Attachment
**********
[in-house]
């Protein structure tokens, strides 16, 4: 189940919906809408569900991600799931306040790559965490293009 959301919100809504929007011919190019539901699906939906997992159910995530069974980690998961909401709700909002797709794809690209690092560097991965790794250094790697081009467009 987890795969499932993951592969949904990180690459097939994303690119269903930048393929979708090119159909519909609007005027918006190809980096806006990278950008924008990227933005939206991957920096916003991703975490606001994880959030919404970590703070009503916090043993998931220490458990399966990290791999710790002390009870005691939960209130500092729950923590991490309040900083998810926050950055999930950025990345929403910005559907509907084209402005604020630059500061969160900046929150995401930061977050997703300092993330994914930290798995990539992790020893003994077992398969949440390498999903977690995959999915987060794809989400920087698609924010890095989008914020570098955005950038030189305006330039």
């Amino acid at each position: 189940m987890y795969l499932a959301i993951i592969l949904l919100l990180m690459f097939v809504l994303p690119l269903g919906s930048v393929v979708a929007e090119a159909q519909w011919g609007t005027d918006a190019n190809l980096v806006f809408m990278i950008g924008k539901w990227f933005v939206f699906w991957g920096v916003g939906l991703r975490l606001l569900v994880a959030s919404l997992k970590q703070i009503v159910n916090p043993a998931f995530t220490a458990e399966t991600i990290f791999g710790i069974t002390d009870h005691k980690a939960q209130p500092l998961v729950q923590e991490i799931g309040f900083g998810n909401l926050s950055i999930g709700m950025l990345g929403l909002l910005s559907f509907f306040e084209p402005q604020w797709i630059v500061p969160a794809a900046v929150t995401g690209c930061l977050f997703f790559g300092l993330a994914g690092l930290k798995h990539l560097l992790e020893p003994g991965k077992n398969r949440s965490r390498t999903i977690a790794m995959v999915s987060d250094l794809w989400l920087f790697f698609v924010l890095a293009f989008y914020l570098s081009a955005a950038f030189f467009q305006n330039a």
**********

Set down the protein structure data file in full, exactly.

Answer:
[in-house]
């Protein structure tokens, strides 16, 4: 189940919906809408569900991600799931306040790559965490293009 959301919100809504929007011919190019539901699906939906997992159910995530069974980690998961909401709700909002797709794809690209690092560097991965790794250094790697081009467009 987890795969499932993951592969949904990180690459097939994303690119269903930048393929979708090119159909519909609007005027918006190809980096806006990278950008924008990227933005939206991957920096916003991703975490606001994880959030919404970590703070009503916090043993998931220490458990399966990290791999710790002390009870005691939960209130500092729950923590991490309040900083998810926050950055999930950025990345929403910005559907509907084209402005604020630059500061969160900046929150995401930061977050997703300092993330994914930290798995990539992790020893003994077992398969949440390498999903977690995959999915987060794809989400920087698609924010890095989008914020570098955005950038030189305006330039």
């Amino acid at each position: 189940m987890y795969l499932a959301i993951i592969l949904l919100l990180m690459f097939v809504l994303p690119l269903g919906s930048v393929v979708a929007e090119a159909q519909w011919g609007t005027d918006a190019n190809l980096v806006f809408m990278i950008g924008k539901w990227f933005v939206f699906w991957g920096v916003g939906l991703r975490l606001l569900v994880a959030s919404l997992k970590q703070i009503v159910n916090p043993a998931f995530t220490a458990e399966t991600i990290f791999g710790i069974t002390d009870h005691k980690a939960q209130p500092l998961v729950q923590e991490i799931g309040f900083g998810n909401l926050s950055i999930g709700m950025l990345g929403l909002l910005s559907f509907f306040e084209p402005q604020w797709i630059v500061p969160a794809a900046v929150t995401g690209c930061l977050f997703f790559g300092l993330a994914g690092l930290k798995h990539l560097l992790e020893p003994g991965k077992n398969r949440s965490r390498t999903i977690a790794m995959v999915s987060d250094l794809w989400l920087f790697f698609v924010l890095a293009f989008y914020l570098s081009a955005a950038f030189f467009q305006n330039a």